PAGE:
July 25, 2013 - by: Tammy Binford 0 COMMENTS

by Tammy Binford

The full Senate is expected to vote on all five nominations to the National Labor Relations Board (NLRB) within the next few days, a move that could give the NLRB its full membership confirmed by the Senate for the first time in more than a decade.

The Senate Committee on Health, Education, Labor, and Pensions held a hearing on the nominations of Democrats Kent Hirozawa and Nancy Schiffer on July 23, and on July 24, it voted 13-9 to send their nominations to the full Senate.

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Potential deal in works to fill NLRB seats

July 17, 2013 - by: Tammy Binford 0 COMMENTS

by Tammy Binford

With the clock ticking on the term of the only confirmed member of the National Labor Relations Board (NLRB), reports are circulating that President Barack Obama will send two new nominees to the Senate and abandon his two previous appointees, who face opposition because of their disputed recess appointment status.

On July 16, news organizations reported that Obama plans to nominate Nancy Schiffer, former associate general counsel of the AFL-CIO, and Kent Hirozawa, chief counsel to NLRB Chairman Mark Gaston Pearce, the only current member who has been confirmed by the Senate. Pearce’s term expires on August 27, but he has been nominated for a new term.

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High court agrees to hear NLRB recess appointments case

June 24, 2013 - by: HR Hero 0 COMMENTS

The U.S. Supreme Court has agreed to hear an appeal in Noel Canning v. NLRB.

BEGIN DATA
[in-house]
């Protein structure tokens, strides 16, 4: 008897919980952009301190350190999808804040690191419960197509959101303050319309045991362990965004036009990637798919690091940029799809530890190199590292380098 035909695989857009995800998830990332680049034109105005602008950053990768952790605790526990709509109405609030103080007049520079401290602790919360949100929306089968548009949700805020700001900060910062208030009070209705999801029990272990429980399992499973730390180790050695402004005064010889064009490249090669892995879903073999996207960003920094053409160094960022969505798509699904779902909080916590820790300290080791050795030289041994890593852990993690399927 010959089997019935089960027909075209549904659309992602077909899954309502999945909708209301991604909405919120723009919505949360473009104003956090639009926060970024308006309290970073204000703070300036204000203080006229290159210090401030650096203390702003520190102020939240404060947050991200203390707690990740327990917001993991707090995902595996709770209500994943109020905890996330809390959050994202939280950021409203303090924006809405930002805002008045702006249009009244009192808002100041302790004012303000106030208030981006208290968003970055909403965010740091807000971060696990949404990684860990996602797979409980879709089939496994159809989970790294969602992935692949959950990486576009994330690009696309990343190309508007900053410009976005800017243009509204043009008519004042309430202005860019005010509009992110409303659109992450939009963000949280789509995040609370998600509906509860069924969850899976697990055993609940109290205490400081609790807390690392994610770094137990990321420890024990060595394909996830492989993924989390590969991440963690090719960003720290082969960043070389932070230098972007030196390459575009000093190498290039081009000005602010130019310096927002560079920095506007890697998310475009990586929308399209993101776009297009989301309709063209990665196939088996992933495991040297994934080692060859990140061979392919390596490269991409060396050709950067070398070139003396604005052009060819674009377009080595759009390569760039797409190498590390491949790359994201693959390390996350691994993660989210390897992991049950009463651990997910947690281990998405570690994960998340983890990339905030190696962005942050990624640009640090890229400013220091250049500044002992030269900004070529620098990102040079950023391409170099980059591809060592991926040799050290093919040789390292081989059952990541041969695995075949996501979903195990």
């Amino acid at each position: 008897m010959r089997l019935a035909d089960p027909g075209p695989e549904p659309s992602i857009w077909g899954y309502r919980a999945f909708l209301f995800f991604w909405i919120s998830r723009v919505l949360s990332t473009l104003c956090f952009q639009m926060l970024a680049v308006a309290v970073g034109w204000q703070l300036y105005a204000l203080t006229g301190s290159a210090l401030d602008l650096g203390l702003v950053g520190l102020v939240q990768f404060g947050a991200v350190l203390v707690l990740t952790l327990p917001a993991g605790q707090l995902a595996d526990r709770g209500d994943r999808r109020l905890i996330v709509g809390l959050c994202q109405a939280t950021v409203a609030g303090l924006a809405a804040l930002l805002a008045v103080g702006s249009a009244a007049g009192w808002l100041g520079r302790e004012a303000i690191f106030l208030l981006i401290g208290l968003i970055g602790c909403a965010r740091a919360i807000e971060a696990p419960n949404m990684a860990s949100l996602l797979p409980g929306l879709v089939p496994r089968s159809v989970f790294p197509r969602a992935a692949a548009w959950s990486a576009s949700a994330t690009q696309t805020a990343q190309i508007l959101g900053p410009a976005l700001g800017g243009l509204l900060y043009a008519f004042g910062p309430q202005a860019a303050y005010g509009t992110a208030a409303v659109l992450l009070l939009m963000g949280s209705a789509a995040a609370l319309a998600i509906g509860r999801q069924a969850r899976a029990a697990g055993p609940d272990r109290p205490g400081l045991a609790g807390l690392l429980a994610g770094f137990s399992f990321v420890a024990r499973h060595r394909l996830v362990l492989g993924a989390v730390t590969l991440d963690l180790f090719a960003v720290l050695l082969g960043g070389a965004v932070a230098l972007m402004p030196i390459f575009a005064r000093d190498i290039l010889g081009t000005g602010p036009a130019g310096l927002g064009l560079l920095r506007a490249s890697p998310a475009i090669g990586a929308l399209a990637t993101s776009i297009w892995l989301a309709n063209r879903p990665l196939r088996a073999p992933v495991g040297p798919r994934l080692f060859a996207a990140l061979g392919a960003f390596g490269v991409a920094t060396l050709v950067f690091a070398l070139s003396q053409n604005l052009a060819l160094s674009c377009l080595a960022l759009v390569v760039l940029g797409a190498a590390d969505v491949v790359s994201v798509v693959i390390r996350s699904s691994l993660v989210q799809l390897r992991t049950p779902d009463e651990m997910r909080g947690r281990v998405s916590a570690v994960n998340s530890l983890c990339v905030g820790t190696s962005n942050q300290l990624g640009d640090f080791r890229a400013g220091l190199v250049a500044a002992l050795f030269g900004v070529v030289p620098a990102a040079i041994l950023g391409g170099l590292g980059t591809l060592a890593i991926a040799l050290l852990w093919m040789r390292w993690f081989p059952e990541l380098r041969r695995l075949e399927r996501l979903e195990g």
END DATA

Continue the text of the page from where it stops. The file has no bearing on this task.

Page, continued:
In the Noel Canning case, the U.S. Court of Appeals for the District of Columbia Circuit ruled that three of President Barack Obama’s so-called recess appointments to the National Labor Relations Board (NLRB) were unconstitutional. Without the three appointees, the Board lacked a necessary quorum to act. Thus, the D.C. Circuit’s ruling raised questions about the validity of hundreds of NLRB actions, including union-friendly decisions on social media, confidentiality rules, and off-duty employees’ access to workplaces.

The U.S. Constitution provides that the Senate must consent to the president’s nominees to federal agencies. The Constitution gives the president the authority to fill vacancies that “may happen” during the Senate’s recess that “shall expire at the end of the next session.”

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NLRB nominees face opposition during Senate committee hearing

May 17, 2013 - by: Tammy Binford 0 COMMENTS

On May 16, President Barack Obama’s nominees to the National Labor Relations Board (NLRB) went before the Senate Health, Education, Labor and Pensions Committee, and the two nominees who were selected as recess appointees in 2012 failed to impress the committee’s ranking member, Senator Lamar Alexander.

Alexander (R-Tennessee) said he would oppose the nominations of Democrats Sharon Block and Richard Griffin because “they continued to decide cases after the federal appellate court unanimously decided they were unconstitutionally appointed.”

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House Panel Assails NLRB’s Recent ‘Union Favoritism’

September 23, 2011 - by: Wendi Watts 0 COMMENTS

Controversy surrounding actions coming out of the National Labor Relations Board (NLRB) intensified on September 22 when a congressional committee examined what the panel’s chairman called the agency’s “assault on American workers and job creators.”

The House Education and the Workforce Committee, chaired by Representative John Kline, a Minnesota Republican, titled the hearing “Culture of Union Favoritism: Recent Actions of the National Labor Relations Board.”

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Categories: NLRB / U.S. Congress